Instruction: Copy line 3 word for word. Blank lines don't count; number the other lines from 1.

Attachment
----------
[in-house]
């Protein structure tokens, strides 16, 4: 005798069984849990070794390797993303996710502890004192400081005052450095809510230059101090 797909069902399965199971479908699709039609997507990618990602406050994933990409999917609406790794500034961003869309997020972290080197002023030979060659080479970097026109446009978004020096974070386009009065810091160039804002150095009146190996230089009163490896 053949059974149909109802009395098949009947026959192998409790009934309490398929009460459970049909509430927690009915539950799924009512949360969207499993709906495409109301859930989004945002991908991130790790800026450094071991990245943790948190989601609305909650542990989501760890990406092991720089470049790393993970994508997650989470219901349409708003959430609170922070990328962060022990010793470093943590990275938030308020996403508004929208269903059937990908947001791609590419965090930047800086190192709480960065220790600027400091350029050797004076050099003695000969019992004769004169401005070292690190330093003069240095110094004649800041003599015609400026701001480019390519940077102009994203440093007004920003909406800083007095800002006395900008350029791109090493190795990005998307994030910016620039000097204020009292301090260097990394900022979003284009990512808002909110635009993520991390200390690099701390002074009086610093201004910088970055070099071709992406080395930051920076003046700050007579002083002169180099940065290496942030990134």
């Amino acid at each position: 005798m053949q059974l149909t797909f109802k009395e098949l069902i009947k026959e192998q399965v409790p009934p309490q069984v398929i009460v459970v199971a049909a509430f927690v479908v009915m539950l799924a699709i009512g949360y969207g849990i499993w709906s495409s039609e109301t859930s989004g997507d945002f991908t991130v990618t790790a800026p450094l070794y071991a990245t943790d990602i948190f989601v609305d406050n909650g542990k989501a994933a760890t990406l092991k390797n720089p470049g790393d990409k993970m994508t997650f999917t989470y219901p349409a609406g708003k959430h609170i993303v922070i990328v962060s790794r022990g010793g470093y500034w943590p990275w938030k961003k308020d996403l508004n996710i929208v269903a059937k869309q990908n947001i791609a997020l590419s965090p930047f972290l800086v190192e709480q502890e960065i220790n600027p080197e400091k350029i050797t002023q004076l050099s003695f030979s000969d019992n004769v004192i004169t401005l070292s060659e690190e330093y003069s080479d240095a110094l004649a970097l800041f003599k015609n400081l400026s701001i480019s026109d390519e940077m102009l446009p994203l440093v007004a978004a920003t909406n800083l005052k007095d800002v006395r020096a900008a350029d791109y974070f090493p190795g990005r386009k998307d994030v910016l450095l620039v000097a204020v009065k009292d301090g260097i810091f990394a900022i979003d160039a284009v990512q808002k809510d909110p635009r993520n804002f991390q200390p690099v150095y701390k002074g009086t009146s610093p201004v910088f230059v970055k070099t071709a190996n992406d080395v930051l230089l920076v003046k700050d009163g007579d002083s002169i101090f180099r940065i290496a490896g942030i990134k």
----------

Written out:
């Amino acid at each position: 005798m053949q059974l149909t797909f109802k009395e098949l069902i009947k026959e192998q399965v409790p009934p309490q069984v398929i009460v459970v199971a049909a509430f927690v479908v009915m539950l799924a699709i009512g949360y969207g849990i499993w709906s495409s039609e109301t859930s989004g997507d945002f991908t991130v990618t790790a800026p450094l070794y071991a990245t943790d990602i948190f989601v609305d406050n909650g542990k989501a994933a760890t990406l092991k390797n720089p470049g790393d990409k993970m994508t997650f999917t989470y219901p349409a609406g708003k959430h609170i993303v922070i990328v962060s790794r022990g010793g470093y500034w943590p990275w938030k961003k308020d996403l508004n996710i929208v269903a059937k869309q990908n947001i791609a997020l590419s965090p930047f972290l800086v190192e709480q502890e960065i220790n600027p080197e400091k350029i050797t002023q004076l050099s003695f030979s000969d019992n004769v004192i004169t401005l070292s060659e690190e330093y003069s080479d240095a110094l004649a970097l800041f003599k015609n400081l400026s701001i480019s026109d390519e940077m102009l446009p994203l440093v007004a978004a920003t909406n800083l005052k007095d800002v006395r020096a900008a350029d791109y974070f090493p190795g990005r386009k998307d994030v910016l450095l620039v000097a204020v009065k009292d301090g260097i810091f990394a900022i979003d160039a284009v990512q808002k809510d909110p635009r993520n804002f991390q200390p690099v150095y701390k002074g009086t009146s610093p201004v910088f230059v970055k070099t071709a190996n992406d080395v930051l230089l920076v003046k700050d009163g007579d002083s002169i101090f180099r940065i290496a490896g942030i990134k």